Twenty years! We may not be doing something completely legendary as I suggested we should last year, but we'll make something happen eventually. Remicade infusion day isn't the best day to celebrate an anniversary, or much of anything! A date night and tattoos will be a good start, if the weather cooperates this weekend. Perhaps we'll take things slowly and make it a legendary year, instead of one legendary celebration. 

Twenty years seems so long, but so short at the same time. 

Year one, we lived in a two family house in Waterbury. We went to the bar after work to hang out with friends and play pool. We got tattoos. We were 21 and had no idea what we were doing.

Year two found us moving to a tiny house near a lake in Watertown.  I got my tongue pierced the same day my sister announced her pregnancy with her first child. We were 22 and had no idea what we were doing.

Year three, we were overjoyed to be pregnant, then devastated by miscarriage. The love and care with which you comforted me through the following weeks and months made me love you all the more. That the year ended with the birth of our firstborn son, Alexander, balancing one of the lowest times in my life with one of the most miraculous.  We were new parents and had no idea what we were doing.

Year four we grew as a family. We looked at a house and had keys in hand two weeks later. With the house came another pregnancy, announced again at Thanksgiving, a surprise to all.

Five brought us Zachary's birth, a new community of friends, and challenges of parenting two children under the age of two. We most definitely had no idea what we were doing, but we had lots of fun anyway.

Our sixth year provided new work for me as a church secretary and, as a result, it was amazing to witness your loving care for our baby and toddler in my brief absence twice a week. What a surprise when we once again made a Thanksgiving pregnancy announcement - and a surprise to you before that, when you answered the sight of the boys' "big brother" and "big big brother" with "as long as it's not a girl."

Seven dawned with a special birthday surprise for you - immediately before you needed to leave for work - of a tiny little dress, as my ultrasound that morning indicated that Alex's exclamations of "it's a girl baby" were correct. Just minutes old, Haley had you wrapped around her little finger as she snuggled on your chest. It was heartwarming to see how much you'd grown as a father, no longer so afraid of breaking the baby, and insisting on your own sling in which to carry her.
Eight and nine, quite frankly, are complete blurs. As parents of three very young children, we seemed much of the time to be treading water as we struggled to get enough sleep, pay the bills, manage a household, and as my health declined. I'm not sure we knew what we were doing, but did the best with what we had. We dipped our toes into homeschooling, enjoyed hikes, Tuesday Night Sunday School, and various playgroups. 

Shortly after we rang in our tenth year, we found out I was pregnant, totaled a car, and I lost my job due to lack of funds with which to pay me, all in the matter of a week. I was in tears for days. You helped me to know that we would get through it somehow. How you made it through my pregnancy hormones, OCD, and need to vent about how helpless and hopeless I felt during those first few weeks, I have no idea, but thank you for loving me through it. Thank you also for not expressing your fears about the logistics of homebirth until they failed to come to fruition when Coren was born, all 10lbs 14oz of him, in a kiddie pool in our dining room.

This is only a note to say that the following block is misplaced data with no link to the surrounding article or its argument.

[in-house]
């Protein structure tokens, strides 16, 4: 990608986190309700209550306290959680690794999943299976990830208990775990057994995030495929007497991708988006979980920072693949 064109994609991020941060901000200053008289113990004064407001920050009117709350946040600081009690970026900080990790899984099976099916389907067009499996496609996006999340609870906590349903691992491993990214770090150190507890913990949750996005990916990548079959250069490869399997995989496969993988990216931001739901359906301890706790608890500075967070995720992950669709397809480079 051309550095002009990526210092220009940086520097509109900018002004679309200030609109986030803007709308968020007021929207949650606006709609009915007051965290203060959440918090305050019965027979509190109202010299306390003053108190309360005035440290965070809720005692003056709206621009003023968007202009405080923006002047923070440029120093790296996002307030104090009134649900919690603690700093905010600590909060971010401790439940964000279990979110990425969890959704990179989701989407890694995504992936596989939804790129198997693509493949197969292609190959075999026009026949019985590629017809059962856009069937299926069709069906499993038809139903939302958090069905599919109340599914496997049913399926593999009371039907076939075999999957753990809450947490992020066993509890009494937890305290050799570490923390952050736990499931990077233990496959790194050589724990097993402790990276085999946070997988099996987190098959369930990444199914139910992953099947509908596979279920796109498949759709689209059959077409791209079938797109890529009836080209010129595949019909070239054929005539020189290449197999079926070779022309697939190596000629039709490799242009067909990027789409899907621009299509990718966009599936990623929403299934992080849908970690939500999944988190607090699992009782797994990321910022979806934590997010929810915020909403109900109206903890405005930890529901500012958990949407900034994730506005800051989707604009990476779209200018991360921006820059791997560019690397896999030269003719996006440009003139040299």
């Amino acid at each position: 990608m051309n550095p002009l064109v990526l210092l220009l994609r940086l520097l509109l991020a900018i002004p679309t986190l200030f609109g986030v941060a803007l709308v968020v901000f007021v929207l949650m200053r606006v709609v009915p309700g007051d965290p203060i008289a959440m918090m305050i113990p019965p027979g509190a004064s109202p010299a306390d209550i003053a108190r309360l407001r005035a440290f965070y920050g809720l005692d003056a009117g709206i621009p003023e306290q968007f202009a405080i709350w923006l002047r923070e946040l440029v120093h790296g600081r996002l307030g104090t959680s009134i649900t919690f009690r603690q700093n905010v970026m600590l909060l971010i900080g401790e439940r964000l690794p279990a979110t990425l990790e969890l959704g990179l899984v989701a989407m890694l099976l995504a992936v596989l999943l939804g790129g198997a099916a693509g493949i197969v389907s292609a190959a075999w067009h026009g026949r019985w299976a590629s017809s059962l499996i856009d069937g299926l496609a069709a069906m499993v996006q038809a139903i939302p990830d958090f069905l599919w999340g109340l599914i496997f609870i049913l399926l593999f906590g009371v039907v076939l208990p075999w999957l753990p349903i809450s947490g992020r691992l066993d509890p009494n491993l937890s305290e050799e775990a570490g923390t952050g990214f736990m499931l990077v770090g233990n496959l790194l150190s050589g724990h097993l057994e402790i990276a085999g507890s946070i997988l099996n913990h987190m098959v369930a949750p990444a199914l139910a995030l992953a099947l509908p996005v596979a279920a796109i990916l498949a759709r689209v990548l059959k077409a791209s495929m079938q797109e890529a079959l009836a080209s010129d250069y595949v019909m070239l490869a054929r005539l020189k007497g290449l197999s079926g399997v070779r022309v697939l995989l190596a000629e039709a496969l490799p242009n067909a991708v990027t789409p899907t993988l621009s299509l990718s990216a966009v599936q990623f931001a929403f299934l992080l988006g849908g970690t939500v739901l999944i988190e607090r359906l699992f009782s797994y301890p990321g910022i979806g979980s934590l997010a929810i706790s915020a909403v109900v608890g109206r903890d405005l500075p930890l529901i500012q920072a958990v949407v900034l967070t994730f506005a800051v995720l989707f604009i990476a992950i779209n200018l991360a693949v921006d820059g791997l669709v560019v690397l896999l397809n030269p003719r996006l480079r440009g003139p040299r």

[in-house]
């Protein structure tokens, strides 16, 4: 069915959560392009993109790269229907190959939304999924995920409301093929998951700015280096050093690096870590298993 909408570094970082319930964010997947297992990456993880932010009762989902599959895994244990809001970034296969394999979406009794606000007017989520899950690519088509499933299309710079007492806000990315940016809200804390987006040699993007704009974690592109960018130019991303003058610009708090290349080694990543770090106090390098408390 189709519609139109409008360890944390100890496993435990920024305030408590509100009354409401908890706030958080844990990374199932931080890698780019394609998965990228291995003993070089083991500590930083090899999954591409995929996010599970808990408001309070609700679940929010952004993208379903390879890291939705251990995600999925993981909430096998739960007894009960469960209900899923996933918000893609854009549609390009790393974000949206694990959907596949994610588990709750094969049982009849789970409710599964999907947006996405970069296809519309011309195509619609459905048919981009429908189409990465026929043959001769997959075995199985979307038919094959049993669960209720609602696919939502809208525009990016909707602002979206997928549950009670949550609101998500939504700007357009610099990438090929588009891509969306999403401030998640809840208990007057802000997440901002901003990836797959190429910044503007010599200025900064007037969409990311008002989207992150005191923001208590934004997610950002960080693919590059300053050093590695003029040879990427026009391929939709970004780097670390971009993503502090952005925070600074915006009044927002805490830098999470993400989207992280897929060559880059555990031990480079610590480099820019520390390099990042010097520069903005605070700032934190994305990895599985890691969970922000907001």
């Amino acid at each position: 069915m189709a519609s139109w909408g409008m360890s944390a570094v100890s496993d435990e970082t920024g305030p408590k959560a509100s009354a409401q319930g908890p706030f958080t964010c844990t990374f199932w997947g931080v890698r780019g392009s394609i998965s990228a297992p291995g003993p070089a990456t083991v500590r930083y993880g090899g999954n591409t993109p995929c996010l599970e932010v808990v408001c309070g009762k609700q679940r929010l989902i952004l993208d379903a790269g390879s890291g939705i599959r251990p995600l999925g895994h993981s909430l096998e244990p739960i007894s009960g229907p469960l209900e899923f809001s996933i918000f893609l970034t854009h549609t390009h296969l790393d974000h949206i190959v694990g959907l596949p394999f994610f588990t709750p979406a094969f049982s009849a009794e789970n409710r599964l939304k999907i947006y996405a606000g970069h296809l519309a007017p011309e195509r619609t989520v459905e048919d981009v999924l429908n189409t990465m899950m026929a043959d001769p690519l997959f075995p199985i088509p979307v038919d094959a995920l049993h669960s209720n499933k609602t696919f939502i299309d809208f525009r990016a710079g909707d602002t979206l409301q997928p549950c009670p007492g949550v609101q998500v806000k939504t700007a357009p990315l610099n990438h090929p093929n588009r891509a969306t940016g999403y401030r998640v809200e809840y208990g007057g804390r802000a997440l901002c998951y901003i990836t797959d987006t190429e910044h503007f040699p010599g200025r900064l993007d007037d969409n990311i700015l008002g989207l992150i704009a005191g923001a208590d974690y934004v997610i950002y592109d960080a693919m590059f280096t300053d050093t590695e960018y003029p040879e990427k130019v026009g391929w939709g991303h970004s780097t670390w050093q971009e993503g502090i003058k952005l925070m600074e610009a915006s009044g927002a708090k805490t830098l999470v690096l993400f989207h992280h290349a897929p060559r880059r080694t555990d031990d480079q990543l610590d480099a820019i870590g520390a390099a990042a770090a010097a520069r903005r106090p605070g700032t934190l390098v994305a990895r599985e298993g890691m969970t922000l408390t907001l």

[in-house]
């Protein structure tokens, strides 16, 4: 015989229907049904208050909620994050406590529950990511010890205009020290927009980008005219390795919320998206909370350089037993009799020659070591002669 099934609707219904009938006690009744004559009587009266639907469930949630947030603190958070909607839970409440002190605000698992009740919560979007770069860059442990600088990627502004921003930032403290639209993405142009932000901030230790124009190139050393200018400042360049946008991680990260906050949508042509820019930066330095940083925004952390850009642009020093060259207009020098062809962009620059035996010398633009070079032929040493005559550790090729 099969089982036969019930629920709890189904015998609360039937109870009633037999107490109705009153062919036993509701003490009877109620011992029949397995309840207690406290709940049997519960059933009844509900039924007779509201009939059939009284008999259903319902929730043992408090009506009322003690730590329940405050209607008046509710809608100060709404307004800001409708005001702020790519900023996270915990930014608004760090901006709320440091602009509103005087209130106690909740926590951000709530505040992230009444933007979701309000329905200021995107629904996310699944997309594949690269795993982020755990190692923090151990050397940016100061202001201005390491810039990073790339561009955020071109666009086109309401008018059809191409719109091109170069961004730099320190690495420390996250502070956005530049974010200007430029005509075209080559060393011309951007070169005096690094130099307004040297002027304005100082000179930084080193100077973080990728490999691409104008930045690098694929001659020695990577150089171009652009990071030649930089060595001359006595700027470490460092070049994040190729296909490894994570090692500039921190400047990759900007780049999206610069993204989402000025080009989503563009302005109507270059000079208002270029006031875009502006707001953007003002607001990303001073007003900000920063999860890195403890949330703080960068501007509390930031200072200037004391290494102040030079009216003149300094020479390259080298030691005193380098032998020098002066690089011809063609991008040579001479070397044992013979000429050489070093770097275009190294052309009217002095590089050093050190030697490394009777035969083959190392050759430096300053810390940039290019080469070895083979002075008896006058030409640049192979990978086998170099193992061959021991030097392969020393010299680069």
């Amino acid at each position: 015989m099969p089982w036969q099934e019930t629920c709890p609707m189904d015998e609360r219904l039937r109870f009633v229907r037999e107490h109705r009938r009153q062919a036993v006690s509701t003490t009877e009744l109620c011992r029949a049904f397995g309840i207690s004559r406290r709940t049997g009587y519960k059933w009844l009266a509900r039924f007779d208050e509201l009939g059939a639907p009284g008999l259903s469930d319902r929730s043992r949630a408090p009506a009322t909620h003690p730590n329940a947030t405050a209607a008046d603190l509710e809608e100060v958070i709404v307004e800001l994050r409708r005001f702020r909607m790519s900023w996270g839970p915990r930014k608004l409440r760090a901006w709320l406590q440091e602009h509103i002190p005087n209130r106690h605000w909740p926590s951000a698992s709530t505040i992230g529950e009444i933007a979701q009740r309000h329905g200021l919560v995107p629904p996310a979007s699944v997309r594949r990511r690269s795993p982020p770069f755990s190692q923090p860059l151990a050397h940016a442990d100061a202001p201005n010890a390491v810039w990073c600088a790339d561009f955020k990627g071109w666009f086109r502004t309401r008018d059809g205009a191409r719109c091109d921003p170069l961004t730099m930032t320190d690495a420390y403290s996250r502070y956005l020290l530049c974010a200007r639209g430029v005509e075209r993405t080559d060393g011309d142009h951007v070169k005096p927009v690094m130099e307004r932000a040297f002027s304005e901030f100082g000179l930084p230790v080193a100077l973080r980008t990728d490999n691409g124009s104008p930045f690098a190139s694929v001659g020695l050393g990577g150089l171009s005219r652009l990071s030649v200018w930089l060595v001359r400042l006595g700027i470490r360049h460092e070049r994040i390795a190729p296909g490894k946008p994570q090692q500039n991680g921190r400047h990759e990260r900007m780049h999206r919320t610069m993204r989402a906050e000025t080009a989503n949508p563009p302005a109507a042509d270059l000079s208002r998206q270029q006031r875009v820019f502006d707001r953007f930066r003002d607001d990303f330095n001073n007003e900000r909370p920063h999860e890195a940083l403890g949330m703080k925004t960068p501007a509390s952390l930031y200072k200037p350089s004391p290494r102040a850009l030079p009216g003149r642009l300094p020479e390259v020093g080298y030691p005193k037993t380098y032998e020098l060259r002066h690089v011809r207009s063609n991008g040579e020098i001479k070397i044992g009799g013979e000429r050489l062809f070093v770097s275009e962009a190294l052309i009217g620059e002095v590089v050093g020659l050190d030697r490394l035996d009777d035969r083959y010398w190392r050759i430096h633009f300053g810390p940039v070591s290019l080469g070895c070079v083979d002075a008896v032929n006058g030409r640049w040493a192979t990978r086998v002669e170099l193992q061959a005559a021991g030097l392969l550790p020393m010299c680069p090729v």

Eleven and twelve years brought many challenges and surprises. My health had its ups and downs. Renee lived with us for a while, which was both a blessing and a challenge. We relearned that she and you should never live in the same house. Ever. Even though you are friends. We were shocked when a pregnancy test revealed that I did not have food poisoning, but morning sickness. Twenty-three weeks of morning sickness. 

Year thirteen seems a fitting year for the homebirth of our incredibly unique fifth child. Before the year ended, Alia earned the nickname Dangergirl and your suspicions that this child would be scary were confirmed.

The following seven years have run together in my mind as a rollercoaster of emotions, physical challenges, and diagnoses mixed in with some of the best times we've had in our marriage. I was diagnosed with hypothyroidism, miscarried twins, was diagnosed with celiac, psoriatic arthritis, ankylosing spondylits, and autoimmune hepatitis. I was in and out of a wheelchair, on and off crutches. We found Epoch Arts and got involved in our amazing homeschool co-op. We finally made it to Camp Calumet and found our second home, which we frequent as often as possible. We added various "part time" children to our family. 

We have watched our children grow and mature. We have moved out of the breastfeeding, diapers, child-proofing, need to find childcare if we hoped to leave the house child-free stage to the can leave children at home and go to the movies stage. This Summer we'll enjoy a child-free week at Calumet while all five children are in Resident Camp. Awe- all of it. 

Through it all, no matter my health, my weight, my abilities, or my crazy ideas, you have loved me, supported me, and dealt with all the insanity I've thrown at you, both the bad kind and the good. I still don't think we have any idea what we're doing, but we seem to be having a good time whatever we're doing.

It seems to me that the past twenty years have been quite legen- don't have to wait for it anymore because our anniversary is today - dary! I'm looking forward to another legendary twenty years.

I love you, my honey!

Always remember...


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